What kind of pictures does it take to really make a difference?
Mandy Barker’s series Indefinite brings attention to the destruction of coral caused by discarded fishing equipment that doesn’t decompose. Photo Mandy Barker
Groups such as Greenpeace and the EDF are tapping into this mass media, as is Earth Hour, which has a specific hashtag to encourage users to share “images that inspire action for a better world.” The Nature Conservancy has a page on Flickr, and the U.S. government’s Environmental Protection Agency uses social media as a way for people to share information and photos.
“With social media, photography is very powerful because it’s immediate,” says Greenpeace’s Novis. “Even when clicking on a video, you wonder if you have time to watch it. But a high-quality image tells you the story very quickly.”
Of course, the idea of collective action goes against the instincts of many photographers, who often like to get out on their own when creating images, particularly when they are of wildlife or wilderness. However, as Mittermeier argues, the impact of pictures only goes so far, and working with NGOs to gain the attention of decision makers is critical. “Photographs by themselves don’t do anything,” she says. “When you trip the shutter—that’s when the work begins.”
Getting Started : Tips from pros for making your photos really count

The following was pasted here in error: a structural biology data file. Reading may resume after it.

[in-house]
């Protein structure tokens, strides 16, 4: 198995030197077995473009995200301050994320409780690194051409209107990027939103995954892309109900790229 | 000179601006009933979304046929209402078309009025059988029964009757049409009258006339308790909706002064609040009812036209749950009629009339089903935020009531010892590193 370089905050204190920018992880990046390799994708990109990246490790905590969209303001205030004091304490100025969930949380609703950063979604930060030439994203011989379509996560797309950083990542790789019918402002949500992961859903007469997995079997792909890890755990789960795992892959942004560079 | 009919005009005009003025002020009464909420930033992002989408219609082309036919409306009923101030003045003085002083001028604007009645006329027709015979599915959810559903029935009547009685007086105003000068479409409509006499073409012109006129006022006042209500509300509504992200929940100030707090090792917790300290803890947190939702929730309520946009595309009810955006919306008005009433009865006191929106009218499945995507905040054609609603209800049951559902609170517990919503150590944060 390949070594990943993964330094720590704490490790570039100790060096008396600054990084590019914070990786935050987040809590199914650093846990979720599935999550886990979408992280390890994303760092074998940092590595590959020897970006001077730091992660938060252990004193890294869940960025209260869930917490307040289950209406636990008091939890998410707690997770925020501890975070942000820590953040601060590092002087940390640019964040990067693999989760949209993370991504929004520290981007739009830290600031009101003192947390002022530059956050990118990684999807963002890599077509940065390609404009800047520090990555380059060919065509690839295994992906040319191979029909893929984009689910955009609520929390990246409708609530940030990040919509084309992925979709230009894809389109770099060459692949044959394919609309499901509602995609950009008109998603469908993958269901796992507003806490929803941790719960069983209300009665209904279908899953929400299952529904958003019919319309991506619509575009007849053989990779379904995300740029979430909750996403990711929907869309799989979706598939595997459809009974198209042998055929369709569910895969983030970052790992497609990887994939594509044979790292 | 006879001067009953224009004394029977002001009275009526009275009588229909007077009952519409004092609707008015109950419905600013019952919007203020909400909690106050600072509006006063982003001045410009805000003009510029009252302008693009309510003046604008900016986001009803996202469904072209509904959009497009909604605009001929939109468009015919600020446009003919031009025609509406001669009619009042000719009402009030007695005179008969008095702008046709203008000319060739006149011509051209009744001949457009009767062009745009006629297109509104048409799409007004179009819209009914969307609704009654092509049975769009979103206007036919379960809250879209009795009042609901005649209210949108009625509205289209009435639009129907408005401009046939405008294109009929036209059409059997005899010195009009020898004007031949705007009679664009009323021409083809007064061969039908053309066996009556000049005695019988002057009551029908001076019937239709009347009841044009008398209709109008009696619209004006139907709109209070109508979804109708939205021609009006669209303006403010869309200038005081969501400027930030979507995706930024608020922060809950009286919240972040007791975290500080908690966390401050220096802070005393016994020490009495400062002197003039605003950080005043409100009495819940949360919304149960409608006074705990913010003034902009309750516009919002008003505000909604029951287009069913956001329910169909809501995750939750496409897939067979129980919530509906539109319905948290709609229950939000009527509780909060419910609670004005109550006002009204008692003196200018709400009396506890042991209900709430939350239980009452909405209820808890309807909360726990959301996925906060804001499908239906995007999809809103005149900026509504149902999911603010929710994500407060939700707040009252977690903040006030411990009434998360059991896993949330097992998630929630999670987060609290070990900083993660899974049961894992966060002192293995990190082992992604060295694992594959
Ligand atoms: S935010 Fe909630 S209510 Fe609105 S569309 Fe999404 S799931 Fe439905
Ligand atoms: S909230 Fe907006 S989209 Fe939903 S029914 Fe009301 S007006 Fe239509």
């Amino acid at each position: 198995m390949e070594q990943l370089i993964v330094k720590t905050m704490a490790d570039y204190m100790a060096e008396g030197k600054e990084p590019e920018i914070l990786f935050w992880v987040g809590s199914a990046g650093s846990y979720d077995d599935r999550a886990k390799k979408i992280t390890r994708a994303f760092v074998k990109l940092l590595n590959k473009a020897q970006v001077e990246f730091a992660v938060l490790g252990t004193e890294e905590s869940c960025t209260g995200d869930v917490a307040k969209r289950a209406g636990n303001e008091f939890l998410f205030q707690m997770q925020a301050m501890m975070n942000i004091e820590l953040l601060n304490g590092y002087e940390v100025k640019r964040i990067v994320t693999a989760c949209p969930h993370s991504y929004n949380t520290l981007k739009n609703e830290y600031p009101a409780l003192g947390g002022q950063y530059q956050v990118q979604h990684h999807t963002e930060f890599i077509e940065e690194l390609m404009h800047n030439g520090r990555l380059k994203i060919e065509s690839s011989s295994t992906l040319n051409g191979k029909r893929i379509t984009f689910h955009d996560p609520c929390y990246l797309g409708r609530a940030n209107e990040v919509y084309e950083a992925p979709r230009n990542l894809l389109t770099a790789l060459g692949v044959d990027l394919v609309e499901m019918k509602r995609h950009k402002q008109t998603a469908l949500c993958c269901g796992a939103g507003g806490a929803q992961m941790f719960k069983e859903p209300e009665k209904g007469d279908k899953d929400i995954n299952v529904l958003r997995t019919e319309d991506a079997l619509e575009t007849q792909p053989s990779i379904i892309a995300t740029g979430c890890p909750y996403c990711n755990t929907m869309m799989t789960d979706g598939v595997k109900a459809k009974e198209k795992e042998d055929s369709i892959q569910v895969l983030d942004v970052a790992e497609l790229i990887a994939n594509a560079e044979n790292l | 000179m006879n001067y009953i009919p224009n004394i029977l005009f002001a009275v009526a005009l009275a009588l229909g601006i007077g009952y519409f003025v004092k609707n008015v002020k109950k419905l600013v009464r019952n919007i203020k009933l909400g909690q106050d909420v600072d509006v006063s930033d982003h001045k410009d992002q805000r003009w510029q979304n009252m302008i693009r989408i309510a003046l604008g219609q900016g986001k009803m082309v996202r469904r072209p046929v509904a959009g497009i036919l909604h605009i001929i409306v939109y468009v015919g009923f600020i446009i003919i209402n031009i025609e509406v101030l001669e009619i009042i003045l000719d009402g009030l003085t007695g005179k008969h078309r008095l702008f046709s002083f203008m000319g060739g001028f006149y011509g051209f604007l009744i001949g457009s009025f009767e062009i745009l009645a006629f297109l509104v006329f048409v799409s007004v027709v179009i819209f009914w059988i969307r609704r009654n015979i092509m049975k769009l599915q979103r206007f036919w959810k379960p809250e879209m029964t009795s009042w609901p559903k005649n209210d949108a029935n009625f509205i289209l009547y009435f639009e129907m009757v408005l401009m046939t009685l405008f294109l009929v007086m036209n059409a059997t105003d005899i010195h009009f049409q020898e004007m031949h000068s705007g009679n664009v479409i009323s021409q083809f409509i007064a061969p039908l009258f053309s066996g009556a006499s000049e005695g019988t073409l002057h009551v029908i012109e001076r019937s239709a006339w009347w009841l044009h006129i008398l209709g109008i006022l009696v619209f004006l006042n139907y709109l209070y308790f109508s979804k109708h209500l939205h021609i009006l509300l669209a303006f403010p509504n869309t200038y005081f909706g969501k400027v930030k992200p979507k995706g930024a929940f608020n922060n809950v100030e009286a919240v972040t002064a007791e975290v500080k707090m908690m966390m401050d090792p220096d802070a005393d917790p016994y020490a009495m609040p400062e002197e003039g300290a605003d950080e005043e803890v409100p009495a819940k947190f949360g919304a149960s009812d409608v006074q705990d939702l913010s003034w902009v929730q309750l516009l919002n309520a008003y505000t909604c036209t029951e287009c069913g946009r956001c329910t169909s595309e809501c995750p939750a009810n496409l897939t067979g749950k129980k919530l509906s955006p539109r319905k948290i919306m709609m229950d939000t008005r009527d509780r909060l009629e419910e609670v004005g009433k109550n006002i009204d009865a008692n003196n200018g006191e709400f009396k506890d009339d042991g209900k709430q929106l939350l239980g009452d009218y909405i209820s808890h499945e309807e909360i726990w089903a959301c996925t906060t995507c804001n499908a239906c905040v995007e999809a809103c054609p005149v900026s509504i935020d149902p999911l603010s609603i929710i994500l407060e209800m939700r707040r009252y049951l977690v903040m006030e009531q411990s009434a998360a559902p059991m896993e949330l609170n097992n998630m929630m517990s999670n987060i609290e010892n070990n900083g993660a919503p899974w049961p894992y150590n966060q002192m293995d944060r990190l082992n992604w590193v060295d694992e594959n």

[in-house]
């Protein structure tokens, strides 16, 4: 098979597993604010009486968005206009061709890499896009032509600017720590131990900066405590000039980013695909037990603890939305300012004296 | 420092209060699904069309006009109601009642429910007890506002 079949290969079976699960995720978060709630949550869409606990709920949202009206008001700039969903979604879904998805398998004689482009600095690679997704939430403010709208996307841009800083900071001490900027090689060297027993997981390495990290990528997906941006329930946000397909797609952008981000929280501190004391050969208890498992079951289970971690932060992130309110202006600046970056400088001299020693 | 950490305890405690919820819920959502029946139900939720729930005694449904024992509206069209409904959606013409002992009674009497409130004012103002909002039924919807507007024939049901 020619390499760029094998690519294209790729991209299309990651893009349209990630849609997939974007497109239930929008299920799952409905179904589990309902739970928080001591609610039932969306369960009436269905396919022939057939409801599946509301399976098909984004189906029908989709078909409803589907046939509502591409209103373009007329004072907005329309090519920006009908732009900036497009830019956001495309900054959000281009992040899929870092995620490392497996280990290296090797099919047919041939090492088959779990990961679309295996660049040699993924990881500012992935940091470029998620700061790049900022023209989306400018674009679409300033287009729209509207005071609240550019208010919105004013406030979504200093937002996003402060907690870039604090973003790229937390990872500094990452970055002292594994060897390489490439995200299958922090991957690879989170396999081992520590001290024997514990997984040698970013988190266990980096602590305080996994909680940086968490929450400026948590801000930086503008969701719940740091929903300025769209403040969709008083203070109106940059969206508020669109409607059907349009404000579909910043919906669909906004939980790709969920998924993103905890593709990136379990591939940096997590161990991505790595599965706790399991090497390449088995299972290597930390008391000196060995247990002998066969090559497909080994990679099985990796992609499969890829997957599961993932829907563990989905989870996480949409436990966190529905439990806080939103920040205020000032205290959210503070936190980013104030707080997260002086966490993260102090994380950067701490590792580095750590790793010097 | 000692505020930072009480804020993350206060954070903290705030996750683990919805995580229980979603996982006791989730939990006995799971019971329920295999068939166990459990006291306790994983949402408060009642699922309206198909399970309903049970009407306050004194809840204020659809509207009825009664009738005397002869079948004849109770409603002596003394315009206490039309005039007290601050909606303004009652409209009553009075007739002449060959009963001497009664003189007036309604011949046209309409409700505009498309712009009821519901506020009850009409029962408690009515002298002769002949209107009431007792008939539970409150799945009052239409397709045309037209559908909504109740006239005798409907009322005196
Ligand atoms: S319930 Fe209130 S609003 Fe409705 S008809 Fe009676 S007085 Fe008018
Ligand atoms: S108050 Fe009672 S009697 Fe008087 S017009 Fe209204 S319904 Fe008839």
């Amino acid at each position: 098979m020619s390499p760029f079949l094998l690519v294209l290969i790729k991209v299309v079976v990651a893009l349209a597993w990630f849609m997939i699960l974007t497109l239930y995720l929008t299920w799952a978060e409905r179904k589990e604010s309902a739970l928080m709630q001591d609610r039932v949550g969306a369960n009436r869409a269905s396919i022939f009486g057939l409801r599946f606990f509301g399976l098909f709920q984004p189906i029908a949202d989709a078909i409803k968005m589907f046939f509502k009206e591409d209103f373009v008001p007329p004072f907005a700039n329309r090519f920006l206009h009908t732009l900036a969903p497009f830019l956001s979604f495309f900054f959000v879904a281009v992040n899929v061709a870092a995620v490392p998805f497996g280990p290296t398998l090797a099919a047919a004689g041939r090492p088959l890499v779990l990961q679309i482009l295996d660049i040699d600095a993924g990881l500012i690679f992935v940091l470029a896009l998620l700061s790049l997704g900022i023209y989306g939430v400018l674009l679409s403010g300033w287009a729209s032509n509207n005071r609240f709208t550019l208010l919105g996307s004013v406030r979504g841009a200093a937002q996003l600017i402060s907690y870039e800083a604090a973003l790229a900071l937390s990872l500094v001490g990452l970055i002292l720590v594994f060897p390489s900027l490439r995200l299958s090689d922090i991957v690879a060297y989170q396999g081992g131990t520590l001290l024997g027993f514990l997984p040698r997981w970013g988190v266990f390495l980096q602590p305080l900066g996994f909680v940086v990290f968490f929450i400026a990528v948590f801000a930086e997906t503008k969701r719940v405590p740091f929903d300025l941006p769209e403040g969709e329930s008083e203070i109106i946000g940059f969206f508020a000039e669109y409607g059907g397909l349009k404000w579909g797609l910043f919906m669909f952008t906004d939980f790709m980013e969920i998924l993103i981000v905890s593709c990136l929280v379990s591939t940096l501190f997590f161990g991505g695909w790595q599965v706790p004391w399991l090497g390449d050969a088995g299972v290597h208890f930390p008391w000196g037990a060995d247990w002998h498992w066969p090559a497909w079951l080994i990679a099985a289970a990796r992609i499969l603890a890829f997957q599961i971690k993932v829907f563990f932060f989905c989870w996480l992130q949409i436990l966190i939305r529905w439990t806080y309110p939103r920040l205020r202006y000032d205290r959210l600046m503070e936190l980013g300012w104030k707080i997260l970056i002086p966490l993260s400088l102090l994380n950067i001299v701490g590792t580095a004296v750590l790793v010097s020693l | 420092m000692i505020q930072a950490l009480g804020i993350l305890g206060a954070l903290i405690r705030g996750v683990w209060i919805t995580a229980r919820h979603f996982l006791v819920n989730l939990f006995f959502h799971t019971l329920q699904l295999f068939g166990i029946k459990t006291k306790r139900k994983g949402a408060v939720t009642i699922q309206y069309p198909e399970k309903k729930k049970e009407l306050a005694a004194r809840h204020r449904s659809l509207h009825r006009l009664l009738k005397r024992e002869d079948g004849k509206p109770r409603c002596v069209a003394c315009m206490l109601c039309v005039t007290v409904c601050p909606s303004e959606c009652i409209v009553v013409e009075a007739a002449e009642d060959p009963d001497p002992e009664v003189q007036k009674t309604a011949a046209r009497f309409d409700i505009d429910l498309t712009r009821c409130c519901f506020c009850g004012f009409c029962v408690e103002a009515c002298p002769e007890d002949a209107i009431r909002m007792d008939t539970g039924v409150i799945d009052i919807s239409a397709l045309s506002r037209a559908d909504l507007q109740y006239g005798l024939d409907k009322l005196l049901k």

“Be passionate about your subject. If you’re half-hearted, it shows. And get your work seen—whether in shops, cafés or empty buildings. It’s about getting it out there.”
-Mandy Barker, photographer
“Find an image that’s attention-grabbing or conveys complexity, nuance, and tough ideas. There’s no shortage of photographs that depict a pretty leopard or a butterfly.”
-Jon Coifman, director of marketing and communications, Corporate Partnership Program, Environmental Defense Fund
“Telling people that if they do such and such, bad consequences will follow always falls on deaf ears. The smart approach is to show people how much better their lives will be if they make pro-environment choices.”
-Niall Benvie, photographer and writer
“Understand the aspects of an issue that are visually decisive. Understand the context behind the story. Sometimes what surrounds a story can be more important than its core.”
-Palíndromo Mészáros, photographer
“Volunteer with a campaign group or NGO. When you demonstrate from the inside how valuable you are, it’s surprising how quickly you become part of the budget and get access to projects.
-Cristina Mittermeier, photographer and president of the ICLP
“Choose a good topic, like climate change, and keep it very people-focused. Look at how communities are affected by events such as flooding, people is what wins in photography.”
-John Novis, head of photography at Greenpeace International
“It’s a matter of dedication, having the highest artistic integrity and making sure what you’re shooting captures the truth of the situation and makes connections with the audience.”
-Bob Sipchen, communications director, Sierra Club